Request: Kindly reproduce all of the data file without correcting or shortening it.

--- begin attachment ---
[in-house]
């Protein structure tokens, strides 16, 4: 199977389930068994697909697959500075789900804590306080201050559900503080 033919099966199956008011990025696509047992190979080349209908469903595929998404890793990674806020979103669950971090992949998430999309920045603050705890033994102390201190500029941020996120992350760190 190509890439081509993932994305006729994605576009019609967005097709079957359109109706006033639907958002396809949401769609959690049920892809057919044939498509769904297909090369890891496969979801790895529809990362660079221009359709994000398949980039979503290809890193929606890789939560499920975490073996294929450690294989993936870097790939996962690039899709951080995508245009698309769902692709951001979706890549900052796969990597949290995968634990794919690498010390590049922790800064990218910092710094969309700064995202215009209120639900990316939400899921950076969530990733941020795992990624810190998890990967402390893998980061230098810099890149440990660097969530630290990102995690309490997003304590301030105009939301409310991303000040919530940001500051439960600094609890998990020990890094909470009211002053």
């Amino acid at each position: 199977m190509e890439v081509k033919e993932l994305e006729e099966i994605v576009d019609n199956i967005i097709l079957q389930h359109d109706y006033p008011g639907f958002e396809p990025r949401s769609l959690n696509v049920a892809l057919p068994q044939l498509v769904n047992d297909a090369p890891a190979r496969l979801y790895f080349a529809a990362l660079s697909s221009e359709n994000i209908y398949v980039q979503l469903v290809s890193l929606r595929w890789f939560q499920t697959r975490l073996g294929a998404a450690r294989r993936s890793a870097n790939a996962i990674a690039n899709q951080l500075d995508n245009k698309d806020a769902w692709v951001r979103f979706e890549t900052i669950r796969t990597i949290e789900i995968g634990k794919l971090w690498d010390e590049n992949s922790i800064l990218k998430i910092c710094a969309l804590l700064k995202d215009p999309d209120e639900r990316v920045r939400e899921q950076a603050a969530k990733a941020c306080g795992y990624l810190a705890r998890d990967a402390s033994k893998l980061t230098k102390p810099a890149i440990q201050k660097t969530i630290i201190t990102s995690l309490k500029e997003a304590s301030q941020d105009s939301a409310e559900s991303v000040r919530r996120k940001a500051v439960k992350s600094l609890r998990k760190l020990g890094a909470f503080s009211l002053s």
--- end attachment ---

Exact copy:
[in-house]
């Protein structure tokens, strides 16, 4: 199977389930068994697909697959500075789900804590306080201050559900503080 033919099966199956008011990025696509047992190979080349209908469903595929998404890793990674806020979103669950971090992949998430999309920045603050705890033994102390201190500029941020996120992350760190 190509890439081509993932994305006729994605576009019609967005097709079957359109109706006033639907958002396809949401769609959690049920892809057919044939498509769904297909090369890891496969979801790895529809990362660079221009359709994000398949980039979503290809890193929606890789939560499920975490073996294929450690294989993936870097790939996962690039899709951080995508245009698309769902692709951001979706890549900052796969990597949290995968634990794919690498010390590049922790800064990218910092710094969309700064995202215009209120639900990316939400899921950076969530990733941020795992990624810190998890990967402390893998980061230098810099890149440990660097969530630290990102995690309490997003304590301030105009939301409310991303000040919530940001500051439960600094609890998990020990890094909470009211002053």
């Amino acid at each position: 199977m190509e890439v081509k033919e993932l994305e006729e099966i994605v576009d019609n199956i967005i097709l079957q389930h359109d109706y006033p008011g639907f958002e396809p990025r949401s769609l959690n696509v049920a892809l057919p068994q044939l498509v769904n047992d297909a090369p890891a190979r496969l979801y790895f080349a529809a990362l660079s697909s221009e359709n994000i209908y398949v980039q979503l469903v290809s890193l929606r595929w890789f939560q499920t697959r975490l073996g294929a998404a450690r294989r993936s890793a870097n790939a996962i990674a690039n899709q951080l500075d995508n245009k698309d806020a769902w692709v951001r979103f979706e890549t900052i669950r796969t990597i949290e789900i995968g634990k794919l971090w690498d010390e590049n992949s922790i800064l990218k998430i910092c710094a969309l804590l700064k995202d215009p999309d209120e639900r990316v920045r939400e899921q950076a603050a969530k990733a941020c306080g795992y990624l810190a705890r998890d990967a402390s033994k893998l980061t230098k102390p810099a890149i440990q201050k660097t969530i630290i201190t990102s995690l309490k500029e997003a304590s301030q941020d105009s939301a409310e559900s991303v000040r919530r996120k940001a500051v439960k992350s600094l609890r998990k760190l020990g890094a909470f503080s009211l002053s």